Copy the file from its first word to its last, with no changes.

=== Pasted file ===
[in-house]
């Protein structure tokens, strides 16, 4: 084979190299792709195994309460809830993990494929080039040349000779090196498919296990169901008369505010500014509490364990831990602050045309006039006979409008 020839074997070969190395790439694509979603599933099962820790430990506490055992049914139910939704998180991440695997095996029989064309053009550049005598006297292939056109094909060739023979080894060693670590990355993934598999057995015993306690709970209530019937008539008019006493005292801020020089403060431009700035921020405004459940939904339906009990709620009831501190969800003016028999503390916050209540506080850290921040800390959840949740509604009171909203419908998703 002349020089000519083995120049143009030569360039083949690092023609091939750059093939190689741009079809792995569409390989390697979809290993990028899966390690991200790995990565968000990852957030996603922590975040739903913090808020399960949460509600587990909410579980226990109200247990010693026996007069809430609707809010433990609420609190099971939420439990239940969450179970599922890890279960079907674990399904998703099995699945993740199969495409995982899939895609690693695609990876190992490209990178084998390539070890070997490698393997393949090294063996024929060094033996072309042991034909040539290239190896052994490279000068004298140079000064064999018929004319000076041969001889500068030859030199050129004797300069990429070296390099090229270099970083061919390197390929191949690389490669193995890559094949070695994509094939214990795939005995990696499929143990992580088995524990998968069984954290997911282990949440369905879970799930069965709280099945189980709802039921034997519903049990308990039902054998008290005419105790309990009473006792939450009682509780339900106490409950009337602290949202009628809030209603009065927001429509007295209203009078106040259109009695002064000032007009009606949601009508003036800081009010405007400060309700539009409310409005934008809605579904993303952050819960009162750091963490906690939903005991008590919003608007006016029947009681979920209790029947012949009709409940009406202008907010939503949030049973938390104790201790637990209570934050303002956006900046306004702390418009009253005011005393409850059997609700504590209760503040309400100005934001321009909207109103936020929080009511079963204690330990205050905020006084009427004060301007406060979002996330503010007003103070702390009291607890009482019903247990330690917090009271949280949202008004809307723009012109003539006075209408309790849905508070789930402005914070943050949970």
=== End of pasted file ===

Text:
[in-house]
């Protein structure tokens, strides 16, 4: 084979190299792709195994309460809830993990494929080039040349000779090196498919296990169901008369505010500014509490364990831990602050045309006039006979409008 020839074997070969190395790439694509979603599933099962820790430990506490055992049914139910939704998180991440695997095996029989064309053009550049005598006297292939056109094909060739023979080894060693670590990355993934598999057995015993306690709970209530019937008539008019006493005292801020020089403060431009700035921020405004459940939904339906009990709620009831501190969800003016028999503390916050209540506080850290921040800390959840949740509604009171909203419908998703 002349020089000519083995120049143009030569360039083949690092023609091939750059093939190689741009079809792995569409390989390697979809290993990028899966390690991200790995990565968000990852957030996603922590975040739903913090808020399960949460509600587990909410579980226990109200247990010693026996007069809430609707809010433990609420609190099971939420439990239940969450179970599922890890279960079907674990399904998703099995699945993740199969495409995982899939895609690693695609990876190992490209990178084998390539070890070997490698393997393949090294063996024929060094033996072309042991034909040539290239190896052994490279000068004298140079000064064999018929004319000076041969001889500068030859030199050129004797300069990429070296390099090229270099970083061919390197390929191949690389490669193995890559094949070695994509094939214990795939005995990696499929143990992580088995524990998968069984954290997911282990949440369905879970799930069965709280099945189980709802039921034997519903049990308990039902054998008290005419105790309990009473006792939450009682509780339900106490409950009337602290949202009628809030209603009065927001429509007295209203009078106040259109009695002064000032007009009606949601009508003036800081009010405007400060309700539009409310409005934008809605579904993303952050819960009162750091963490906690939903005991008590919003608007006016029947009681979920209790029947012949009709409940009406202008907010939503949030049973938390104790201790637990209570934050303002956006900046306004702390418009009253005011005393409850059997609700504590209760503040309400100005934001321009909207109103936020929080009511079963204690330990205050905020006084009427004060301007406060979002996330503010007003103070702390009291607890009482019903247990330690917090009271949280949202008004809307723009012109003539006075209408309790849905508070789930402005914070943050949970």